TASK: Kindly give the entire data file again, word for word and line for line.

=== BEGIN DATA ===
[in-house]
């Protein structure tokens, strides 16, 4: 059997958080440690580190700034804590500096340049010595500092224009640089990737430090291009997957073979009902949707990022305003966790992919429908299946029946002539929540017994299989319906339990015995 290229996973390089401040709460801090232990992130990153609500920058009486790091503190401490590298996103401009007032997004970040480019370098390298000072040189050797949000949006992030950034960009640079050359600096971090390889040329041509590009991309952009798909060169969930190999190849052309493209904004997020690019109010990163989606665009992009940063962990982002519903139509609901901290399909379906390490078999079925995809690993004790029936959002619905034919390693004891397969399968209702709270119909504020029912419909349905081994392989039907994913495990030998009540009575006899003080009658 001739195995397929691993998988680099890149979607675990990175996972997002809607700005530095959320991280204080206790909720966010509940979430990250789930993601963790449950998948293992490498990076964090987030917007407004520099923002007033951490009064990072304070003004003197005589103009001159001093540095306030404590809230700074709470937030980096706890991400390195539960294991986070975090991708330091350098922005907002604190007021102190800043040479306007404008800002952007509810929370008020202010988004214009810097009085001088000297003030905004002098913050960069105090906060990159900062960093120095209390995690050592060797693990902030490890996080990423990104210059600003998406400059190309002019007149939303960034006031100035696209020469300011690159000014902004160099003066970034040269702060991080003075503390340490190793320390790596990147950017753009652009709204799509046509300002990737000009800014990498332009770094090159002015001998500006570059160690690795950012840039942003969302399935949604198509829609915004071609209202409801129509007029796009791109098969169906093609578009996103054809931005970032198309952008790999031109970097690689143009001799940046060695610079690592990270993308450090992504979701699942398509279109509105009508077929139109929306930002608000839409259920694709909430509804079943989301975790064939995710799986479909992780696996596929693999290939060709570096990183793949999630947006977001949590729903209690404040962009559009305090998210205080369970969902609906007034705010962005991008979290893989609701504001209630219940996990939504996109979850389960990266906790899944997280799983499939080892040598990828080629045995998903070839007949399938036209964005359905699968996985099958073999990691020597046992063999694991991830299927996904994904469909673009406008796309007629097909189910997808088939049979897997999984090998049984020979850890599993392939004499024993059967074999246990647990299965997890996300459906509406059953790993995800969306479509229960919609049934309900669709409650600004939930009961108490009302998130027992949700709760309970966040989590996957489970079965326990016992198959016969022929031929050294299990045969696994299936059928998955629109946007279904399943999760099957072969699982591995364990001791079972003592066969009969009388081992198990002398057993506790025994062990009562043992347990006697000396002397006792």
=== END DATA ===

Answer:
[in-house]
């Protein structure tokens, strides 16, 4: 059997958080440690580190700034804590500096340049010595500092224009640089990737430090291009997957073979009902949707990022305003966790992919429908299946029946002539929540017994299989319906339990015995 290229996973390089401040709460801090232990992130990153609500920058009486790091503190401490590298996103401009007032997004970040480019370098390298000072040189050797949000949006992030950034960009640079050359600096971090390889040329041509590009991309952009798909060169969930190999190849052309493209904004997020690019109010990163989606665009992009940063962990982002519903139509609901901290399909379906390490078999079925995809690993004790029936959002619905034919390693004891397969399968209702709270119909504020029912419909349905081994392989039907994913495990030998009540009575006899003080009658 001739195995397929691993998988680099890149979607675990990175996972997002809607700005530095959320991280204080206790909720966010509940979430990250789930993601963790449950998948293992490498990076964090987030917007407004520099923002007033951490009064990072304070003004003197005589103009001159001093540095306030404590809230700074709470937030980096706890991400390195539960294991986070975090991708330091350098922005907002604190007021102190800043040479306007404008800002952007509810929370008020202010988004214009810097009085001088000297003030905004002098913050960069105090906060990159900062960093120095209390995690050592060797693990902030490890996080990423990104210059600003998406400059190309002019007149939303960034006031100035696209020469300011690159000014902004160099003066970034040269702060991080003075503390340490190793320390790596990147950017753009652009709204799509046509300002990737000009800014990498332009770094090159002015001998500006570059160690690795950012840039942003969302399935949604198509829609915004071609209202409801129509007029796009791109098969169906093609578009996103054809931005970032198309952008790999031109970097690689143009001799940046060695610079690592990270993308450090992504979701699942398509279109509105009508077929139109929306930002608000839409259920694709909430509804079943989301975790064939995710799986479909992780696996596929693999290939060709570096990183793949999630947006977001949590729903209690404040962009559009305090998210205080369970969902609906007034705010962005991008979290893989609701504001209630219940996990939504996109979850389960990266906790899944997280799983499939080892040598990828080629045995998903070839007949399938036209964005359905699968996985099958073999990691020597046992063999694991991830299927996904994904469909673009406008796309007629097909189910997808088939049979897997999984090998049984020979850890599993392939004499024993059967074999246990647990299965997890996300459906509406059953790993995800969306479509229960919609049934309900669709409650600004939930009961108490009302998130027992949700709760309970966040989590996957489970079965326990016992198959016969022929031929050294299990045969696994299936059928998955629109946007279904399943999760099957072969699982591995364990001791079972003592066969009969009388081992198990002398057993506790025994062990009562043992347990006697000396002397006792």